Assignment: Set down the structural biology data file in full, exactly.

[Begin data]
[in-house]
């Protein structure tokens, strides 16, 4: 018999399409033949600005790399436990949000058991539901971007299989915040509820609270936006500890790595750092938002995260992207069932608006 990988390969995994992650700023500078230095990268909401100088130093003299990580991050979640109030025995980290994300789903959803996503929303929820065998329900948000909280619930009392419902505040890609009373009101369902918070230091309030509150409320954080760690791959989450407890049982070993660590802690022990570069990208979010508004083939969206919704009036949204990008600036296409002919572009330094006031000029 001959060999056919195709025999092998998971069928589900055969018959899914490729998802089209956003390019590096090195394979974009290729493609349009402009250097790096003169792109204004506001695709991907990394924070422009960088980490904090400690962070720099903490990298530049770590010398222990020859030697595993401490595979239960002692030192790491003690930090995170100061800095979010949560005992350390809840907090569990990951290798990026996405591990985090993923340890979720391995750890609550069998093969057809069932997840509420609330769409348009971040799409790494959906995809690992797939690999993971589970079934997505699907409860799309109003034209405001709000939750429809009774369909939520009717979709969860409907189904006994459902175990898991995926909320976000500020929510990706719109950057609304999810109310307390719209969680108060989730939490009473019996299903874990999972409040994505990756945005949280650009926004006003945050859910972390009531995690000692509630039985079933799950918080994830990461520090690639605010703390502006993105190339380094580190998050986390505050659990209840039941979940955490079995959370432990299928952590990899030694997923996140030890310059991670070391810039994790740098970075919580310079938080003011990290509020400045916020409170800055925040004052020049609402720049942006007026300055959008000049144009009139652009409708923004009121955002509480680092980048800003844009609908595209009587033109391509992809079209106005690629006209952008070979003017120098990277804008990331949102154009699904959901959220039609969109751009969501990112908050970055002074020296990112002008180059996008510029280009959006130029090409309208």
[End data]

[in-house]
């Protein structure tokens, strides 16, 4: 018999399409033949600005790399436990949000058991539901971007299989915040509820609270936006500890790595750092938002995260992207069932608006 990988390969995994992650700023500078230095990268909401100088130093003299990580991050979640109030025995980290994300789903959803996503929303929820065998329900948000909280619930009392419902505040890609009373009101369902918070230091309030509150409320954080760690791959989450407890049982070993660590802690022990570069990208979010508004083939969206919704009036949204990008600036296409002919572009330094006031000029 001959060999056919195709025999092998998971069928589900055969018959899914490729998802089209956003390019590096090195394979974009290729493609349009402009250097790096003169792109204004506001695709991907990394924070422009960088980490904090400690962070720099903490990298530049770590010398222990020859030697595993401490595979239960002692030192790491003690930090995170100061800095979010949560005992350390809840907090569990990951290798990026996405591990985090993923340890979720391995750890609550069998093969057809069932997840509420609330769409348009971040799409790494959906995809690992797939690999993971589970079934997505699907409860799309109003034209405001709000939750429809009774369909939520009717979709969860409907189904006994459902175990898991995926909320976000500020929510990706719109950057609304999810109310307390719209969680108060989730939490009473019996299903874990999972409040994505990756945005949280650009926004006003945050859910972390009531995690000692509630039985079933799950918080994830990461520090690639605010703390502006993105190339380094580190998050986390505050659990209840039941979940955490079995959370432990299928952590990899030694997923996140030890310059991670070391810039994790740098970075919580310079938080003011990290509020400045916020409170800055925040004052020049609402720049942006007026300055959008000049144009009139652009409708923004009121955002509480680092980048800003844009609908595209009587033109391509992809079209106005690629006209952008070979003017120098990277804008990331949102154009699904959901959220039609969109751009969501990112908050970055002074020296990112002008180059996008510029280009959006130029090409309208």